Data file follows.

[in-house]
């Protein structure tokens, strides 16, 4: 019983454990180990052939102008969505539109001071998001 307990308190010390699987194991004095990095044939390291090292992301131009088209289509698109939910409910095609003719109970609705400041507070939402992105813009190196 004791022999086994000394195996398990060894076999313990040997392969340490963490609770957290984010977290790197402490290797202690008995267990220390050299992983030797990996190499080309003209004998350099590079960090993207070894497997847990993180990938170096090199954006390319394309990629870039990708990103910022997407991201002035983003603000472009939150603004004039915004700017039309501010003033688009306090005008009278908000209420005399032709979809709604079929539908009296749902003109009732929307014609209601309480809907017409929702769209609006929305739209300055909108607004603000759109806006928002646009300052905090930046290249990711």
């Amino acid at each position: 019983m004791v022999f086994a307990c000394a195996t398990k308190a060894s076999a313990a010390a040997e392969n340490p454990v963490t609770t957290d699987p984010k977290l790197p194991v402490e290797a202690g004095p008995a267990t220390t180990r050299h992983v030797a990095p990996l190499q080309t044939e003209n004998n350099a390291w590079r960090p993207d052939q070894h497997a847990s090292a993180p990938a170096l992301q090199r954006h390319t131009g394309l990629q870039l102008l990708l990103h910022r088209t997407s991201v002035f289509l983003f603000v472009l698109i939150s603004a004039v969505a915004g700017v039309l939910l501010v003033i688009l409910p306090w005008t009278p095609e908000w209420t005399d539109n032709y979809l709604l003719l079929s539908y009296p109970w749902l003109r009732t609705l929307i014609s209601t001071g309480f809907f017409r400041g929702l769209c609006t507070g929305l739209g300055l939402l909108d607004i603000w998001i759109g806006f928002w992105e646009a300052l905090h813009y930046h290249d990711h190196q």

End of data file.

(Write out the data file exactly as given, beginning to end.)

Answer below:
[in-house]
């Protein structure tokens, strides 16, 4: 019983454990180990052939102008969505539109001071998001 307990308190010390699987194991004095990095044939390291090292992301131009088209289509698109939910409910095609003719109970609705400041507070939402992105813009190196 004791022999086994000394195996398990060894076999313990040997392969340490963490609770957290984010977290790197402490290797202690008995267990220390050299992983030797990996190499080309003209004998350099590079960090993207070894497997847990993180990938170096090199954006390319394309990629870039990708990103910022997407991201002035983003603000472009939150603004004039915004700017039309501010003033688009306090005008009278908000209420005399032709979809709604079929539908009296749902003109009732929307014609209601309480809907017409929702769209609006929305739209300055909108607004603000759109806006928002646009300052905090930046290249990711």
């Amino acid at each position: 019983m004791v022999f086994a307990c000394a195996t398990k308190a060894s076999a313990a010390a040997e392969n340490p454990v963490t609770t957290d699987p984010k977290l790197p194991v402490e290797a202690g004095p008995a267990t220390t180990r050299h992983v030797a990095p990996l190499q080309t044939e003209n004998n350099a390291w590079r960090p993207d052939q070894h497997a847990s090292a993180p990938a170096l992301q090199r954006h390319t131009g394309l990629q870039l102008l990708l990103h910022r088209t997407s991201v002035f289509l983003f603000v472009l698109i939150s603004a004039v969505a915004g700017v039309l939910l501010v003033i688009l409910p306090w005008t009278p095609e908000w209420t005399d539109n032709y979809l709604l003719l079929s539908y009296p109970w749902l003109r009732t609705l929307i014609s209601t001071g309480f809907f017409r400041g929702l769209c609006t507070g929305l739209g300055l939402l909108d607004i603000w998001i759109g806006f928002w992105e646009a300052l905090h813009y930046h290249d990711h190196q």